There is no such thing as a fine line between relationships and prostitution. All relationships lie on a sliding scale with cash-for-quickie-sex on one end and so-called true love on the other. The only difference is the currency. Helen Wood, for instance, trades in the concrete and countable currency of cash. But on the other end of the scale, the currency is more complex and fluctuates in value over time. It’s a bit like the Euro – you’ll often disagree over whether you should have joined in the first place. On this end of the scale the investment is higher (a life-long 24-hour contract sometimes!) and the benefits are more subjective. It could be emotional support, familiarity, someone to drive if you want to drink or being safe in the knowledge that there’s someone to take the bins out every Tuesday.
There is no such thing as selfless romantic love. The Greeks very sensibly distinguished between the conditional romantic love for a partner and the unconditional love for a child or a brother or a deity. They called them Eros and Agape. They would never ever confuse romantic love with unconditional love. “But if you loved me, you’d buy me those shoes!” “I do love you darling, but I’d love you more if you gave me a blow job once a week.”
I struggle to understand the derogatory label attached to prostitution. As long as all are aware of the terms of the contract. It is far worse for a woman to pretend to trade in love when really she just wants access to half her man’s assets. And it’s far worse for a man to pretend to offer commitment when really he wants cheap sex. Hail the man who is prepared to pay for the perk of no strings!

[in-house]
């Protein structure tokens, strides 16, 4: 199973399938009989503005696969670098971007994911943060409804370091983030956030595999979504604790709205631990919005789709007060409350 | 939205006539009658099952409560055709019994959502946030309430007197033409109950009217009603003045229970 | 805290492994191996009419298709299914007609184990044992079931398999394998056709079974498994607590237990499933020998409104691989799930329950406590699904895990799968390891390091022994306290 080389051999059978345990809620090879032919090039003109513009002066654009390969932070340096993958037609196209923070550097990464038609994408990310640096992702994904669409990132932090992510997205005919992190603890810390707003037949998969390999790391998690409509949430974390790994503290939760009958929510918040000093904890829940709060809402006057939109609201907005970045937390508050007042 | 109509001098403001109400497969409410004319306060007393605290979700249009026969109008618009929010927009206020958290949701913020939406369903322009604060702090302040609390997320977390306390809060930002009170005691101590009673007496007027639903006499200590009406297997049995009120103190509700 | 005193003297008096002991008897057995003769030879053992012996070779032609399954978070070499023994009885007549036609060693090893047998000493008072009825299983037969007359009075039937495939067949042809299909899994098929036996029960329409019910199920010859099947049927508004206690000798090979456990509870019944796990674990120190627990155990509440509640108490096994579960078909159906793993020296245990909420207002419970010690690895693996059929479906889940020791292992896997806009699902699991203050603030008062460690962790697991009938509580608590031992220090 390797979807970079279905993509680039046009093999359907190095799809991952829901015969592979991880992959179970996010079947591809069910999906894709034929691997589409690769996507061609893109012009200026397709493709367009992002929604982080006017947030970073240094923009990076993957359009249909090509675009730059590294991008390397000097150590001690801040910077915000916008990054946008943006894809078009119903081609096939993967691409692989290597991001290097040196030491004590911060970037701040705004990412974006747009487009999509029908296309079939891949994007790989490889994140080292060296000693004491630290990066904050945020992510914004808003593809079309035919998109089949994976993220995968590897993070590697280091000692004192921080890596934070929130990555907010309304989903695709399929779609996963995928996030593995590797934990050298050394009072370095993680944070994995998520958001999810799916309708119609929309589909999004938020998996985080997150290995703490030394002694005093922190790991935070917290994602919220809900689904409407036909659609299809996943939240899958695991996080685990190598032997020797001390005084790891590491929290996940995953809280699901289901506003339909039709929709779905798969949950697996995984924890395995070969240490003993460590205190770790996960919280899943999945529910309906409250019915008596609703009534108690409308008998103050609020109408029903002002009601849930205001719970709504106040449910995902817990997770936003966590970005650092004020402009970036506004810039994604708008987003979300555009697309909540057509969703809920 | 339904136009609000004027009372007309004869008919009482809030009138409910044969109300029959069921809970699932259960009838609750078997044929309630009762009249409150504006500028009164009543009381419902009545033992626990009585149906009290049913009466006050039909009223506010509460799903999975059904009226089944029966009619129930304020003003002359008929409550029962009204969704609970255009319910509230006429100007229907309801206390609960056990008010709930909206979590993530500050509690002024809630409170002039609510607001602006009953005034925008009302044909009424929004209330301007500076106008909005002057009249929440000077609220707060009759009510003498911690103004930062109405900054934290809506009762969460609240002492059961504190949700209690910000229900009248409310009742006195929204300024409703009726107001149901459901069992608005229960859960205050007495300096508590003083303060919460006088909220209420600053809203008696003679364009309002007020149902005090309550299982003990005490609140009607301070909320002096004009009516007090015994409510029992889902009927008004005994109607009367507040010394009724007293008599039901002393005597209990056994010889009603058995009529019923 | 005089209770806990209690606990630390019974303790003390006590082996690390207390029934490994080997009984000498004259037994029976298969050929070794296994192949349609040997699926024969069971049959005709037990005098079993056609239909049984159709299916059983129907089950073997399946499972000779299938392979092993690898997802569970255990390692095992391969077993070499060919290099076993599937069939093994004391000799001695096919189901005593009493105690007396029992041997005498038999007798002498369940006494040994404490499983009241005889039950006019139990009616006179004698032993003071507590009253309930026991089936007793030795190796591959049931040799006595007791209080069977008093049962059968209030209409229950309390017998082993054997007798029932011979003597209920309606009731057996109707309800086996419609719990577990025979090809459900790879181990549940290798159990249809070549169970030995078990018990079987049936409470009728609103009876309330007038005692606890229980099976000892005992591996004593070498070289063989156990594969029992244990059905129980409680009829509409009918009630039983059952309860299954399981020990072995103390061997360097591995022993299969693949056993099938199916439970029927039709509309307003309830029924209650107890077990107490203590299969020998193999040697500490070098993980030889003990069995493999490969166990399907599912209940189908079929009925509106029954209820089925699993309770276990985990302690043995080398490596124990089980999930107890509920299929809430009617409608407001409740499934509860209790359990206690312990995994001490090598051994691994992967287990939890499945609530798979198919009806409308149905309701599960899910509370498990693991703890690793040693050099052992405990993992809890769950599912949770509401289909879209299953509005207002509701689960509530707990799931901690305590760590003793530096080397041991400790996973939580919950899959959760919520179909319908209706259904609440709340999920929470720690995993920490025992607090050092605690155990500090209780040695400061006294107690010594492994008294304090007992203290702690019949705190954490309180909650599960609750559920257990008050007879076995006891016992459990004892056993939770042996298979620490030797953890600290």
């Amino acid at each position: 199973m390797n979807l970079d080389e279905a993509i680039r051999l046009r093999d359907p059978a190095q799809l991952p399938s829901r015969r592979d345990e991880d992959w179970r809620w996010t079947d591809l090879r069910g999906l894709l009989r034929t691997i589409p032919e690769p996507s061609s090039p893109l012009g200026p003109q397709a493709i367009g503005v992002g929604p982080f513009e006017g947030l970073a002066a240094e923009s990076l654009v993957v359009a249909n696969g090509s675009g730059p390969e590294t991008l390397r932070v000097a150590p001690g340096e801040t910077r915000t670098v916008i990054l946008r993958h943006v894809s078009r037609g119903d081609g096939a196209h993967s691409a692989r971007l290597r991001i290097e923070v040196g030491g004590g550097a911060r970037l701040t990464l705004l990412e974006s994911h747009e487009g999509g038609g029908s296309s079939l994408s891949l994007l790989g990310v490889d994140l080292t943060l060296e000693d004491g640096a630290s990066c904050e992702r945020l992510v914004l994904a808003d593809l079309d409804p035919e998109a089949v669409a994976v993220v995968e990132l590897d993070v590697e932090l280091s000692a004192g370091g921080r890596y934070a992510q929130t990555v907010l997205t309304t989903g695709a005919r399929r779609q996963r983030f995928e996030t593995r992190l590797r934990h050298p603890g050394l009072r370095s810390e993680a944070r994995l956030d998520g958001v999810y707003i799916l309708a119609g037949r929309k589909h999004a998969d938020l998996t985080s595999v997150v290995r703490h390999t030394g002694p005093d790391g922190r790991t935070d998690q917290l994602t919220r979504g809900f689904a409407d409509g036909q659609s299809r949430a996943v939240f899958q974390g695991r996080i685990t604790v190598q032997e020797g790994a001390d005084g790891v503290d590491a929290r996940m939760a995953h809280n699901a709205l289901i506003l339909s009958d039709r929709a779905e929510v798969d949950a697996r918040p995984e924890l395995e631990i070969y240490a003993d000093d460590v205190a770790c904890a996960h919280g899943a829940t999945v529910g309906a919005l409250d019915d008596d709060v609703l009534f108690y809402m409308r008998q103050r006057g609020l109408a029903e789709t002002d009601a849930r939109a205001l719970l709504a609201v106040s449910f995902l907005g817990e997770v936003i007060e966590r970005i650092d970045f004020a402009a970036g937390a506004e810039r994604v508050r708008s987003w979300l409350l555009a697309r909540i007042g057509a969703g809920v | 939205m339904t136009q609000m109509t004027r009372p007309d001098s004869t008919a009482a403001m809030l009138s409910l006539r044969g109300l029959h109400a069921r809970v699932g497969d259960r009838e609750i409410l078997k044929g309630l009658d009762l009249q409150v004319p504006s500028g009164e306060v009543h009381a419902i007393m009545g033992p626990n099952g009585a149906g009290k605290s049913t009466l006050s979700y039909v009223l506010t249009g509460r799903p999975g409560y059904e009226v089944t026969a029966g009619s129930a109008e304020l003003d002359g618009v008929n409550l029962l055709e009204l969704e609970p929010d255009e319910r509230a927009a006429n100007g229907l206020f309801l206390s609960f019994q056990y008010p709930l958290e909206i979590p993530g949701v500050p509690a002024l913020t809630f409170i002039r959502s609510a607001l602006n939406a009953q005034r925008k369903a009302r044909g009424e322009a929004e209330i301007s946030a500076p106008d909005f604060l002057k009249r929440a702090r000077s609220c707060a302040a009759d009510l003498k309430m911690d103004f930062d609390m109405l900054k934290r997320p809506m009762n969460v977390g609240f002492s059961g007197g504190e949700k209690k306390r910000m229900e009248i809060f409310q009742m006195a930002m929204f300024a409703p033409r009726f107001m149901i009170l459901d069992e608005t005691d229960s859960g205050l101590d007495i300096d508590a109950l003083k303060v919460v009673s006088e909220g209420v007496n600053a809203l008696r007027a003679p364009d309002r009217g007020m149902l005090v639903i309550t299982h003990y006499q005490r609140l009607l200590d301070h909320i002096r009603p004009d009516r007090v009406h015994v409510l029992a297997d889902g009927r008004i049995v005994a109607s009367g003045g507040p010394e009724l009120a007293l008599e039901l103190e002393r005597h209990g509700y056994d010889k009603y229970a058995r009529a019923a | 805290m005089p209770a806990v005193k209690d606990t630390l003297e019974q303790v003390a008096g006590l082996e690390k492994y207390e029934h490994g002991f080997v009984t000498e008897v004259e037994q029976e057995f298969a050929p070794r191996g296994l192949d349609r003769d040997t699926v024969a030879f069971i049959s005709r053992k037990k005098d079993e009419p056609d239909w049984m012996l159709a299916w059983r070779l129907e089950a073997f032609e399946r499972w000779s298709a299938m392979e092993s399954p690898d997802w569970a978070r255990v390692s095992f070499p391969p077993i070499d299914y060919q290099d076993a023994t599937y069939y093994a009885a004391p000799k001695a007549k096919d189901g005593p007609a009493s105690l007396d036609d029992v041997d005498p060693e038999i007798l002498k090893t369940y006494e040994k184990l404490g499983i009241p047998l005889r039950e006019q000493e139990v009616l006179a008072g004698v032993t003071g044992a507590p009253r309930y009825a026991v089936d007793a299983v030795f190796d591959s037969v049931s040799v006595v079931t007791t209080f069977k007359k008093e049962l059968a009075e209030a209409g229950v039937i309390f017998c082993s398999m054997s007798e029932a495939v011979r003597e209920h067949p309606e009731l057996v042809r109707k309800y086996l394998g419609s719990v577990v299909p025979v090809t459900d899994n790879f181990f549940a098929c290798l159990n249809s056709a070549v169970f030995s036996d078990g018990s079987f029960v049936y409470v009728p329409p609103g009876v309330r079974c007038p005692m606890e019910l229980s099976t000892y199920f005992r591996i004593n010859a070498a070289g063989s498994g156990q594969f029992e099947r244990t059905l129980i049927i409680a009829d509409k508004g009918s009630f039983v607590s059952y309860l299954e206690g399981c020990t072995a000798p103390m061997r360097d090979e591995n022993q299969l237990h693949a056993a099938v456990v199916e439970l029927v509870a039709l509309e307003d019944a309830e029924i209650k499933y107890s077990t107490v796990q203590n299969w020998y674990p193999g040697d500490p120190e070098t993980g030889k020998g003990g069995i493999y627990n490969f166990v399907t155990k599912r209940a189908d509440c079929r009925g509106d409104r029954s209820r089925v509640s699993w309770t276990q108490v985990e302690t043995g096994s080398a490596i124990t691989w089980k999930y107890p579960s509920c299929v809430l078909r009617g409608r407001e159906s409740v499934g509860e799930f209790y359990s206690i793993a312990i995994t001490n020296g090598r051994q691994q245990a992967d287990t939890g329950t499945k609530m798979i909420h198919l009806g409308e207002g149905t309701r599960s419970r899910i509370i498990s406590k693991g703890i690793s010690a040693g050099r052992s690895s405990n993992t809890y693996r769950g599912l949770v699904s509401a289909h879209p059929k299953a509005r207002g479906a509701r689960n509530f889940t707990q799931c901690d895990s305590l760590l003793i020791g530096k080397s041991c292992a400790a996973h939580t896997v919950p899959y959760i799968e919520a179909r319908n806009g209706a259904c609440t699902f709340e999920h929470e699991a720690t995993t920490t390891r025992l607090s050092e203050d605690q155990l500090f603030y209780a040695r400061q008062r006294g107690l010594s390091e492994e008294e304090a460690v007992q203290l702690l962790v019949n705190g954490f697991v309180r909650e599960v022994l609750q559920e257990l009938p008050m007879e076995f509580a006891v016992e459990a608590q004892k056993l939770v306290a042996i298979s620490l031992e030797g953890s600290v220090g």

I call the currency of relationships emotional capital. If you invest in someone emotionally, you expect time and commitment back. If you give your pledge of monogamy, you would at least expect that person to be on the end of the phone after a bad day. If you’re not interested in emotional return – like Helen Wood, then the rewards take a material form. It’s been the way throughout centuries and across cultures. Our Victorian ancestors selected their suitors on their ability to provide. In arranged marriages this is still the case. Even in our modern, PC, gender-balanced western world, I bet you’d still raise an impressionable eyebrow if a girl friend disclosed she’d bagged a banker or a lawyer.
I’m by no means the first to group together relationships and prostitution. The writer Mary Wollstonecraft famously declared marriage was legalised prostitution in the 18C. In the 70’s feminists carried banners with that very slogan on it. And more recently economist Gary Becker won a Nobel peace prize for his “Theory of Marriage” which concluded that “mate selection is a market, and marriages only occur if they are profitable for both.”
It’s very true. Love and sex are traded in a complex marketplace with competing currencies of commitment, affection, domestic help, co-parenting, status and cash. Women’s fertility is precious and therefore expensive. She never has, and never will, give it away for free. If she did the bottom would fall out of the market.
Helen Croydon is an author, journalist and broadcaster. www.helencroydon.com
Watch a related interview on Joy TV on Helen talking about relationships as a form of prostitution: (here)